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Fodor's 25 Best Rome - Missing Info

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The 25 Best Rome book is an excellent resource, but I noticed that there are information gaps, particularly with regards to museum passes (Roma Pass). Is there any reason for this omission?

Also, there is also an Architectural Site Pass, (which I think is better than the Roma Pass) but when I tried to order this pass online, the "Buy Now" link at the beniculturali.it website is not functional, and I found myself going in circles. Later, in an FAQ page on the same website, I read that this pass must be picked up after 24 hours of purchase. The answer in the FAQ is confusing. Does the answer mean that I MUST pick up the pass within 24 hours, or does it mean that I can pick up the pass 24 hours and anytime thereafter? Might this be the reason why I could not buy the pass online on Oct. 28, when my planned visit will be Nov. 26-Nov.29?

Anyone have any experience with the Roma Pass or the Architectural Site Pass? (Particularly with regards to purchasing in advance online from the US and picking it up later in Rome)

Thanks.

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    The Roma Pass is no longer the bargain it once was. It now costs €38.50 for 72 hours and €28 for 48 hours. With the 72-hour pass, you get 2 free museum entrances, and discounts on any other covered museums during the course of the 72 hours. You also get 72 hours of use of all means of public transportation. The most expensive visits in Rome (the Borghese Gallery and the Capitoline Museums) cost €15 each. (The Borghese Gallery usually costs only €13, but there's a €2 supplement just now, because there's a temporary exhibit.) Most of the discounts are between €1 and €2. There are a few exceptions. The Colosseum has a €4.50 discount, so if you visited 2 expensive places free (using the 72-hour pass) and got a discount on the Colosseum, you'd only need to visit a fourth museum, or use public transportation occasionally, to make the pass pay off.

    http://www.romapass.it/p.aspx?l=en&tid=2

    The value of the transportation benefit depends on how much you'd really use public transportation. Many of the attractions in Rome are quite near one another, and walking is often the quickest and most convenient way to get around. A single ticket costs €1.50, including transfers. I find that I use on average about €3 a day on transportation. Most people end up using public transportation very little; the buses go everywhere, but tourists don't seem to like buses. The metro doesn't cover a lot of the historic center.

    You really need to do a calculation to see if the Roma Pass would pay off for you. This document, which has the full and discounted prices of all covered museums and archaeological sites, will help you do so. I would consider at the maxiumum €5 per day for transportation, and it's likely that you wouldn't even use that much.

    http://www.romapass.it/doc/sitiAderentiCostoBiglietti_eng.pdf

    As far as the Archaeology Card, at first glance it seems to be a better bargain for those who are mainly interested in archaeological sites and museums related to ancient Rome. It costs €23 and is valid for seven days. It includes 11 entrances, but no transportation.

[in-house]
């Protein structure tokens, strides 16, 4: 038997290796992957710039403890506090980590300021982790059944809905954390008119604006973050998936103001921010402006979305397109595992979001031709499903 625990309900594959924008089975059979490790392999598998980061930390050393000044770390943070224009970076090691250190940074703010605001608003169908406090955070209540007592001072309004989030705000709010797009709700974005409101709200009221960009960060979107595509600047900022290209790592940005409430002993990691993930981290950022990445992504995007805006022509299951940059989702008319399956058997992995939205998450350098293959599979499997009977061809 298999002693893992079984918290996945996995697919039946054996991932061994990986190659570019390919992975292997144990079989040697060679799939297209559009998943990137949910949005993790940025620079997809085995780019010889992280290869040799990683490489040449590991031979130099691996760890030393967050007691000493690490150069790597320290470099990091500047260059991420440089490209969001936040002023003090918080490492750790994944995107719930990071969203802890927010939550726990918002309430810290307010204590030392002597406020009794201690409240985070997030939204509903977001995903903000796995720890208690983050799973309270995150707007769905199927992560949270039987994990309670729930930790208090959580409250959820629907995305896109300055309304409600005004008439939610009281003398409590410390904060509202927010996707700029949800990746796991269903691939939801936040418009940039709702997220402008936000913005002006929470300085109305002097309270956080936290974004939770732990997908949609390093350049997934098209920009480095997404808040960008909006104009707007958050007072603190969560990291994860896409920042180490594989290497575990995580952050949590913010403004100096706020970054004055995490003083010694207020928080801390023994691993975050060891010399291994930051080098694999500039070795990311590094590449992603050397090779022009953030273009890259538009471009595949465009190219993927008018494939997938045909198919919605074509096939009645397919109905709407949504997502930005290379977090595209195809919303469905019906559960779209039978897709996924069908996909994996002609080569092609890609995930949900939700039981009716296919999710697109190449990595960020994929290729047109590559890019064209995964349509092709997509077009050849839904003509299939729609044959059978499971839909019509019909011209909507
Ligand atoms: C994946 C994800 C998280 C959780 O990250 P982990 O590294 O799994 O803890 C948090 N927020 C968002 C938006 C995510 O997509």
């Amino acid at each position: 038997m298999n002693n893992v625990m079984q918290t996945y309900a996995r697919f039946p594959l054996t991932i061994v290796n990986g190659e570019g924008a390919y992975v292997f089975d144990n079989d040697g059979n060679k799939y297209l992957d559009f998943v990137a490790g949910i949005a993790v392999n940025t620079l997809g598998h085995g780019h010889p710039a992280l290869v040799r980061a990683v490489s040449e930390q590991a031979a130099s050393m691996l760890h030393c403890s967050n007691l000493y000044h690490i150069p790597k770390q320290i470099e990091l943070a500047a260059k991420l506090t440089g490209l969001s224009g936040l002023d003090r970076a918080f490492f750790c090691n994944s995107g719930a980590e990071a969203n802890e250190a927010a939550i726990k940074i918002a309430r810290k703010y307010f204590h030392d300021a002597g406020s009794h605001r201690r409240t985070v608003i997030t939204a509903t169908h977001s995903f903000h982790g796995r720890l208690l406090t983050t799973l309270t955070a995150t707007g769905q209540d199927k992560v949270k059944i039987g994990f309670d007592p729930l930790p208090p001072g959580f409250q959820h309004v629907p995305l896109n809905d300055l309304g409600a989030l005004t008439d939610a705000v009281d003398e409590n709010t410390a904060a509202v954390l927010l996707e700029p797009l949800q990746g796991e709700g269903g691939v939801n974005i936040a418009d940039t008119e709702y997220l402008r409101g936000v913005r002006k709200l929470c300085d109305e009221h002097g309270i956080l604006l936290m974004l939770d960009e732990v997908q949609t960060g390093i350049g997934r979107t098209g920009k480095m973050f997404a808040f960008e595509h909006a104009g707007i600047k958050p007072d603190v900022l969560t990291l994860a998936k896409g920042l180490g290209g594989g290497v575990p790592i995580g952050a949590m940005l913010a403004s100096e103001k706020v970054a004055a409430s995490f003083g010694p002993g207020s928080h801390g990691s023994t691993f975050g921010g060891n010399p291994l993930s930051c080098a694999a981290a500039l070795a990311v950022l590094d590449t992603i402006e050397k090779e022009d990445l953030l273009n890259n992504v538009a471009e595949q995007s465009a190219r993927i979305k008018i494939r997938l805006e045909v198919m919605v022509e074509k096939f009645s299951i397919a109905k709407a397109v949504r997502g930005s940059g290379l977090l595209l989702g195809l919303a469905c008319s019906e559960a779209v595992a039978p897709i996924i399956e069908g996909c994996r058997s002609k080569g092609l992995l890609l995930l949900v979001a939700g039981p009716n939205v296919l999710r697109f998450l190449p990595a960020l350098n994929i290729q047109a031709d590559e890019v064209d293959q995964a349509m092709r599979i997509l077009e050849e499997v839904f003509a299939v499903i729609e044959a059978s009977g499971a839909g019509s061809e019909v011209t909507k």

http://www.rome-roma.net/info/en/roma-archeologia-card/

    However, you can get the eleven entrances in separate packages, which might cost less, unless you want to visit all 11 places.

    You can get the Colosseum, Palatine Hill, Palatine Museum and Roman Forum for €12. The entrance ticket for any one of them is good for the others. (There is also a €2 reservation fee if you buy online.)

    The four sites of the National Roman Museum cost €10.

    There is a combined ticket, €7, called the Appia Antica package, for the Baths of Caracalla and the two sites on the Via Appia Antica.

    So, the Archaeology Card will save you money if you had intended to use all three of these partial packages. If you wanted to use only two of them, it would be cheaper to buy the separate packages.

    Another thing to remember is that all of the places covered by the Archaeology Card are also covered by the Roma Pass, and that those sites which are part of a package count as only one entrance. Make sure to reserve the stub of the first of the package sites to show at the others, so that it won't count as a new entrance. The "package" entrances can be used over a period of several days: two consecutive days for the Colosseum/Palatine Hill/Roman Forum site, and three consecutive days for the four locations of the National Roman Museum. I'm not sure how many days you have to use the Appia Antica package. In all cases, in order to be covered by the Roma Pass, the various locations have to be visited within the period of the pass validity.

    One thing I don't recommend is buying any pass and then trying to find ways to make it pay off. The vast majority of museums and archaeological sites in Rome cost very little, and it would make sense to me to first decide what you want to visit, then check the costs on the website I've indicated above.

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